More asylum Seekers Arrive From Darfur
Accra, April 18 (Graphic) -- Another batch of 35 asylum seekers from Darfur at Western Sudan have appeared in Prampram, bringing their registered number in the country to 215.
An unspecified number of them still wandering on the Accra Plains and around Budumburam in the Central Region are yet to be registered.
The government has, however, ordered that the latest arrivals be evacuated to Accra to join the earlier ones who have all been relocated to the Ussher Fort Prisons.
Interior Minister Papa Owusu-Ankomah confirmed their relocation to the Ussher Fort, with the explanation that the fortress provided the most secure location for the asylum seekers.
He also disclosed the presence of 527 Sierra Leoneans illegally residing in Ghana.
With Sierra Leone now at peace, after several years of a brutal civil war, the minister described the presence of its nationals in Ghana as unjustifiable and gave the assurance that the government would apply the appropriate measures to deal with the growing influx, according to the laws of Ghana and in line with the country's international obligations.
Residents of Prampram told the Graphic that the asylum seekers began arriving in the Damgbe West District of the Greater Accra Region in singles, doubles and trios until their number swelled to about 35. They had not yet been seen engaging in any economic activity but had spent much of their time relaxing at the beach.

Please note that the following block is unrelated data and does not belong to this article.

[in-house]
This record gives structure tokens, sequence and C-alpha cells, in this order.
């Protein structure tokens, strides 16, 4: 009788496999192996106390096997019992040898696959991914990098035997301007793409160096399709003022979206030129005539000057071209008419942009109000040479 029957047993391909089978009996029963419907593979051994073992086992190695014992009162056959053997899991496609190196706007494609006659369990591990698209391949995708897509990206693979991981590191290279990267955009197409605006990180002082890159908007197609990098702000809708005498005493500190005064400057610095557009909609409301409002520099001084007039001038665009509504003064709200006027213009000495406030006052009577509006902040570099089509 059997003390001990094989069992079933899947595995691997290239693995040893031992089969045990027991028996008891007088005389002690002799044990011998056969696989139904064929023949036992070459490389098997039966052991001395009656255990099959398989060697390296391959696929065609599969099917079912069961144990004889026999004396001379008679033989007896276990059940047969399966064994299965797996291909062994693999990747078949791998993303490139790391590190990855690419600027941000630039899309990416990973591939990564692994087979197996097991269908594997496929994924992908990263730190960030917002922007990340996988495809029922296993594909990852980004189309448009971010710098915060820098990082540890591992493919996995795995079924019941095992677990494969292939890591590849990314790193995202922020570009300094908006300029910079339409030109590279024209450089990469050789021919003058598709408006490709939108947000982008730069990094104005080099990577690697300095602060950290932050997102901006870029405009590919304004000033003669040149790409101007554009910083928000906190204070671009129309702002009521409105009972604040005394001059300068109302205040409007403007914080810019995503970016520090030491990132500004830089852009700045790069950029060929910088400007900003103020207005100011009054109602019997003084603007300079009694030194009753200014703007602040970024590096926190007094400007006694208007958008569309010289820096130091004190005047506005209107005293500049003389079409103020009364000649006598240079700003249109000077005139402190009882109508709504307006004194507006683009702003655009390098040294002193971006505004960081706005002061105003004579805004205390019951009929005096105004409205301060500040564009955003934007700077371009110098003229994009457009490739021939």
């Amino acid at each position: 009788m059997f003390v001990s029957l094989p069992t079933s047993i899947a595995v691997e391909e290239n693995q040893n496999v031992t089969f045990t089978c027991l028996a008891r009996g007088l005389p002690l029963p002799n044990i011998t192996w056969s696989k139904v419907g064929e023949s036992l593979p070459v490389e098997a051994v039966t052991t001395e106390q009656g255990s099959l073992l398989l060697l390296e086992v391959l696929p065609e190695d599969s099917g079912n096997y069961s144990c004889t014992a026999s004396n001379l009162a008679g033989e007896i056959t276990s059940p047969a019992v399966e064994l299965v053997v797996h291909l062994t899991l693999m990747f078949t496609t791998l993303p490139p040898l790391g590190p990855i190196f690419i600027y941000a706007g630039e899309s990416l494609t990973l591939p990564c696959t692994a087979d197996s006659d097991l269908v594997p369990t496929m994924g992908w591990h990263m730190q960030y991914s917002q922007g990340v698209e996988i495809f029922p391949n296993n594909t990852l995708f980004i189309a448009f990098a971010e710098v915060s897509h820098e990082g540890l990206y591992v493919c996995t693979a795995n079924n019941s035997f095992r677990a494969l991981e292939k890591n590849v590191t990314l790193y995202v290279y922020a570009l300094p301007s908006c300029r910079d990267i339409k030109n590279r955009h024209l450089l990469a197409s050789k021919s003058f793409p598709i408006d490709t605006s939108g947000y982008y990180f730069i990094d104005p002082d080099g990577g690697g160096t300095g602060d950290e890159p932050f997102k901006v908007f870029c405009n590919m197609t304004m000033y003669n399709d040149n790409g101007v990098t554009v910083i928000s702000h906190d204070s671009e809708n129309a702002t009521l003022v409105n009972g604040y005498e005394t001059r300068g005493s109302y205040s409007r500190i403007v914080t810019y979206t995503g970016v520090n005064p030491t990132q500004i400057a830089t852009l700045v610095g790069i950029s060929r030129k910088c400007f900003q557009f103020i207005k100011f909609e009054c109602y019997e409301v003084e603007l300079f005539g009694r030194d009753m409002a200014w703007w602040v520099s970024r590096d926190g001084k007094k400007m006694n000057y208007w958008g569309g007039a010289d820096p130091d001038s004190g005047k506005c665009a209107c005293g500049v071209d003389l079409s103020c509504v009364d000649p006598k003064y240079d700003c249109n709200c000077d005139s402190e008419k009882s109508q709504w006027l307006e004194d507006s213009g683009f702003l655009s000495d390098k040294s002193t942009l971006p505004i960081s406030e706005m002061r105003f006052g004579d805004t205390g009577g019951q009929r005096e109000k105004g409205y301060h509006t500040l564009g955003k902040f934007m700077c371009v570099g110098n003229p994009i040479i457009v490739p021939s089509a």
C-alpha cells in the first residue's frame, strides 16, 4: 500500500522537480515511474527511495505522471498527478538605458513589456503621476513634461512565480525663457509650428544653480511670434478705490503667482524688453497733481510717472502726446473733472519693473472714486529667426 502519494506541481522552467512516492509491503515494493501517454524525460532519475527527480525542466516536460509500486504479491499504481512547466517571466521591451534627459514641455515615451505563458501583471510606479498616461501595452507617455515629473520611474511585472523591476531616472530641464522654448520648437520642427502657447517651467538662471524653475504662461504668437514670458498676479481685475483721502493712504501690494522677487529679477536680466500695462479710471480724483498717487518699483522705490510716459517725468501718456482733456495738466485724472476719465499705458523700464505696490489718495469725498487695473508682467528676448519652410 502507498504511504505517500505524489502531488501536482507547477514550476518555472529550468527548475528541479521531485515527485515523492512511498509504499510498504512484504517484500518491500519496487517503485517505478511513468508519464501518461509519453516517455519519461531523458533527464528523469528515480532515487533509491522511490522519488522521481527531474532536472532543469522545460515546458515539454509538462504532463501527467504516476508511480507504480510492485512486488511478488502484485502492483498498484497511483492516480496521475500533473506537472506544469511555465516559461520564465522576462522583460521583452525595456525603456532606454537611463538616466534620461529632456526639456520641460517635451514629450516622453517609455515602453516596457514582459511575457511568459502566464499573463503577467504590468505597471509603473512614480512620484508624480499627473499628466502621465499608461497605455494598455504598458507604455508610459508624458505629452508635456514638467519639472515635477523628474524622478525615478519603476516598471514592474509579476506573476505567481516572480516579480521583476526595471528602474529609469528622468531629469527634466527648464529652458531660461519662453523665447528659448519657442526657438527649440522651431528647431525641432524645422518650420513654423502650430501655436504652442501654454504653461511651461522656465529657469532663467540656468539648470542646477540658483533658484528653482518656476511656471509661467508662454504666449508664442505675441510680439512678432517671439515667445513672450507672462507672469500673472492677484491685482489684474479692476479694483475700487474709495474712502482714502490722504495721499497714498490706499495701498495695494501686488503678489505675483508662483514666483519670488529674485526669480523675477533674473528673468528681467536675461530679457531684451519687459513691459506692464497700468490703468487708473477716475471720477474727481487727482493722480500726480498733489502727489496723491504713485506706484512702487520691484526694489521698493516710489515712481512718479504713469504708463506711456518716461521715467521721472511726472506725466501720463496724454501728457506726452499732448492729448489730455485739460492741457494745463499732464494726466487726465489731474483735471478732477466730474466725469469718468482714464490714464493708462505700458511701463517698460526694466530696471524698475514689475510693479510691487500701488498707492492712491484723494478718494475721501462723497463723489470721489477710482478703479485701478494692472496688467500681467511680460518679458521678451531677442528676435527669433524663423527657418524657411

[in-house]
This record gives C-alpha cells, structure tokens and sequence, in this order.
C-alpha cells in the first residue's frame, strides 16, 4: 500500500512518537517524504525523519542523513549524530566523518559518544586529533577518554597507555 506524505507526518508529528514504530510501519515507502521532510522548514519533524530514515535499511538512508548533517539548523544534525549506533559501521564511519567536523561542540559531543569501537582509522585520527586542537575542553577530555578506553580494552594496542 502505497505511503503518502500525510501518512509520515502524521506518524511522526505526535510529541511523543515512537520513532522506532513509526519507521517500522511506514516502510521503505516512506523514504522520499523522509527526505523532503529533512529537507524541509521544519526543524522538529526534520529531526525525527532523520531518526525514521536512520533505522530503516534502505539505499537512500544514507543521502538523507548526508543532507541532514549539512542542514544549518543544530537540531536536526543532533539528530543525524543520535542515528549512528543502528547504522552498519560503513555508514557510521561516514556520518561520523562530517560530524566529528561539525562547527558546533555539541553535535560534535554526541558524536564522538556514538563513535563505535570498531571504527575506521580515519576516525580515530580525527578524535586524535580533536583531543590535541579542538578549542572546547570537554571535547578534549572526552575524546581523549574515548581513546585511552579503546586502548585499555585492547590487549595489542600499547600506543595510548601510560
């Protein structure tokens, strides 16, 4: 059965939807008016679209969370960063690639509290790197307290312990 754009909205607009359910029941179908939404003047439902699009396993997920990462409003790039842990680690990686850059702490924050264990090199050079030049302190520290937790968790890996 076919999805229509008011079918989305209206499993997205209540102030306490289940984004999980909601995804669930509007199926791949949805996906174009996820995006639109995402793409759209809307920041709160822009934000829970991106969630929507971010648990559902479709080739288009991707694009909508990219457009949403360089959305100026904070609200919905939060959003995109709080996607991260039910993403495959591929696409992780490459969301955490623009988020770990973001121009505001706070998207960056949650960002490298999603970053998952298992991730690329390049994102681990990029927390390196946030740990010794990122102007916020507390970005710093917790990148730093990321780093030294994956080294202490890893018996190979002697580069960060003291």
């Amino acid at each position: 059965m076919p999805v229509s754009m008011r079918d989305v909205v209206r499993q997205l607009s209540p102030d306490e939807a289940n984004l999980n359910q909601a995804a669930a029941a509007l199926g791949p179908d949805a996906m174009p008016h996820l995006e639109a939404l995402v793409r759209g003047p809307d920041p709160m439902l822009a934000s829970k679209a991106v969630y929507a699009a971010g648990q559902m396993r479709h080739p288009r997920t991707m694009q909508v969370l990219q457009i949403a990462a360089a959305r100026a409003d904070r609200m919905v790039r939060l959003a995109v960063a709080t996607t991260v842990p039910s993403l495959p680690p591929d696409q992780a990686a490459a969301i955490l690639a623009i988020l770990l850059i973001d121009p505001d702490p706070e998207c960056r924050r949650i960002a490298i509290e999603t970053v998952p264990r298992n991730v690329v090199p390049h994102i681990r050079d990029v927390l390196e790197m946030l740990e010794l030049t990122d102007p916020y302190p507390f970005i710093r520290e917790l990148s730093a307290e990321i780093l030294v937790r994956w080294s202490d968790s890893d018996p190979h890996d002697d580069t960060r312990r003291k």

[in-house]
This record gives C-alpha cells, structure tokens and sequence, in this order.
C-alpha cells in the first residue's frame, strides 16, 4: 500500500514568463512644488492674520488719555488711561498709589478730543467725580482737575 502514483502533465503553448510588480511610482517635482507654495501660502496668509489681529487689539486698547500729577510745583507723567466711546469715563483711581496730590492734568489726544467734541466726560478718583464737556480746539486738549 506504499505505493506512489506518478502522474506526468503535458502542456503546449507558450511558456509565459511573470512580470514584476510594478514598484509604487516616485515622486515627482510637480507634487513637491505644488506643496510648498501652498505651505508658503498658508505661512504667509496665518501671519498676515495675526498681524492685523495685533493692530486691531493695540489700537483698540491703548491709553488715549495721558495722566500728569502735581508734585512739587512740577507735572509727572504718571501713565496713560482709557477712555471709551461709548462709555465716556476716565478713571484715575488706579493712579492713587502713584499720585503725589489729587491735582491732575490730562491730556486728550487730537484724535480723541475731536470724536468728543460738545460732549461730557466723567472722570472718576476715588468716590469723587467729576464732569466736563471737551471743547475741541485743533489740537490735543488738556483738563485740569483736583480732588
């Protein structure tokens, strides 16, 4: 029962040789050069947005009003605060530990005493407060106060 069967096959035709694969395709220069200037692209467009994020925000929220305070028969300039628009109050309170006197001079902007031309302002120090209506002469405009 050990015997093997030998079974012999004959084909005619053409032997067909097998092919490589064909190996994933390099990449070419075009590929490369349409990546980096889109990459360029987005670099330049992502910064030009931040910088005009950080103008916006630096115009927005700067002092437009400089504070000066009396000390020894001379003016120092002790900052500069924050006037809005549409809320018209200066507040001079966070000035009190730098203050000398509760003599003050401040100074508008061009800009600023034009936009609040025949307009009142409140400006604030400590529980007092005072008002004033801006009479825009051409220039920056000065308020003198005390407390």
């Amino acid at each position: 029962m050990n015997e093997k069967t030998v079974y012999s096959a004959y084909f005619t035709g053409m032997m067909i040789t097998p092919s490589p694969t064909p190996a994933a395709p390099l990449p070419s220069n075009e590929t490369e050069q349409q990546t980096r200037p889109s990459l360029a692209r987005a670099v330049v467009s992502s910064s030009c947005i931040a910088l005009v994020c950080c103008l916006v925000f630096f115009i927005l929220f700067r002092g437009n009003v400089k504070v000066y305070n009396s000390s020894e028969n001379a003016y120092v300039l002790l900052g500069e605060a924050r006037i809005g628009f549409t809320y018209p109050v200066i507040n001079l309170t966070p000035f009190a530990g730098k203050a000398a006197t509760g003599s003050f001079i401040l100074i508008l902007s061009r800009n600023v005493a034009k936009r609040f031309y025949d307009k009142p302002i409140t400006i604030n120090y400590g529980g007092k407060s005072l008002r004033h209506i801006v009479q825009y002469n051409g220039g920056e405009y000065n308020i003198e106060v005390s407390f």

Mr Roland Addico, a resident of the town, said the asylum seekers rented two rooms, one near the Sealane Hotel, where about 25 of them lived, and another near the Prampram Beach, where a number not exceeding 10 made their abode.
Madam Vida Kai Okai, an old and frail woman whose house is near the Sealane Hotel and in which 25 of the asylum seekers lived, said they rented one room on arrival and lived there until last Friday evening when they informed her that they would be leaving for Accra.
She said she had since not seen them but said their belongings were still in the room. Madam Okai said the room was too small to accommodate all of them and that they all slept outside in the open during the night and kept their belongings in the room.
She was unable to tell whether the asylum seekers had actually been evacuated saying she did not see how they left.
Ms Cynthia Quaynor, another resident, said about 10 lived in Esi Atta House near the beach and that they spent their time at the beach. She could, however, not tell how they subsisted.
The Interior Minister cited the abuse of “the ECOWAS protocol which allows citizens of ECOWAS states to stay in each other's country for 90 days” as a major factor in the growing refugee problem.
He also expressed displeasure at the failure of security personnel at the borders to check those who entered the country.